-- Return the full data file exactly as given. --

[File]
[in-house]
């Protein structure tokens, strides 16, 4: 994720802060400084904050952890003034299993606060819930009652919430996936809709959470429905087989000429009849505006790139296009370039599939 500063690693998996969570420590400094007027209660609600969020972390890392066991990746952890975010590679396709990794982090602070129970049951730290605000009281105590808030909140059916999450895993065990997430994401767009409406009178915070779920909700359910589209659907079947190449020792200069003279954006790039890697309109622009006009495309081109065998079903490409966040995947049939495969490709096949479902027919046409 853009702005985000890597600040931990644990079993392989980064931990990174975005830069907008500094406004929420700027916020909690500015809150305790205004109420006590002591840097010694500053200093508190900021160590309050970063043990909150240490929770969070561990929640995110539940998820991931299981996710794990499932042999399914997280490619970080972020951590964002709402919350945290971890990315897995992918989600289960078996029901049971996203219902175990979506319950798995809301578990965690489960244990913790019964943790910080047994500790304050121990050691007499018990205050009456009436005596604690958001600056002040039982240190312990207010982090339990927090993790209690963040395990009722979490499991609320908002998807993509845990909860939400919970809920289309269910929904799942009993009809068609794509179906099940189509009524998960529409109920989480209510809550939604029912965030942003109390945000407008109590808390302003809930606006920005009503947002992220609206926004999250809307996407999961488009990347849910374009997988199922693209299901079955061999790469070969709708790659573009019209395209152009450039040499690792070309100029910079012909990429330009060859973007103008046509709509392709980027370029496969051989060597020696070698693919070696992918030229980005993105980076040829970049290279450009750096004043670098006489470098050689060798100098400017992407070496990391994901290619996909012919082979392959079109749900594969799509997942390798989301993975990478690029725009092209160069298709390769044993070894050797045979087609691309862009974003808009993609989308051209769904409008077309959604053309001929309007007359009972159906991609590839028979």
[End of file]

[in-house]
């Protein structure tokens, strides 16, 4: 994720802060400084904050952890003034299993606060819930009652919430996936809709959470429905087989000429009849505006790139296009370039599939 500063690693998996969570420590400094007027209660609600969020972390890392066991990746952890975010590679396709990794982090602070129970049951730290605000009281105590808030909140059916999450895993065990997430994401767009409406009178915070779920909700359910589209659907079947190449020792200069003279954006790039890697309109622009006009495309081109065998079903490409966040995947049939495969490709096949479902027919046409 853009702005985000890597600040931990644990079993392989980064931990990174975005830069907008500094406004929420700027916020909690500015809150305790205004109420006590002591840097010694500053200093508190900021160590309050970063043990909150240490929770969070561990929640995110539940998820991931299981996710794990499932042999399914997280490619970080972020951590964002709402919350945290971890990315897995992918989600289960078996029901049971996203219902175990979506319950798995809301578990965690489960244990913790019964943790910080047994500790304050121990050691007499018990205050009456009436005596604690958001600056002040039982240190312990207010982090339990927090993790209690963040395990009722979490499991609320908002998807993509845990909860939400919970809920289309269910929904799942009993009809068609794509179906099940189509009524998960529409109920989480209510809550939604029912965030942003109390945000407008109590808390302003809930606006920005009503947002992220609206926004999250809307996407999961488009990347849910374009997988199922693209299901079955061999790469070969709708790659573009019209395209152009450039040499690792070309100029910079012909990429330009060859973007103008046509709509392709980027370029496969051989060597020696070698693919070696992918030229980005993105980076040829970049290279450009750096004043670098006489470098050689060798100098400017992407070496990391994901290619996909012919082979392959079109749900594969799509997942390798989301993975990478690029725009092209160069298709390769044993070894050797045979087609691309862009974003808009993609989308051209769904409008077309959604053309001929309007007359009972159906991609590839028979």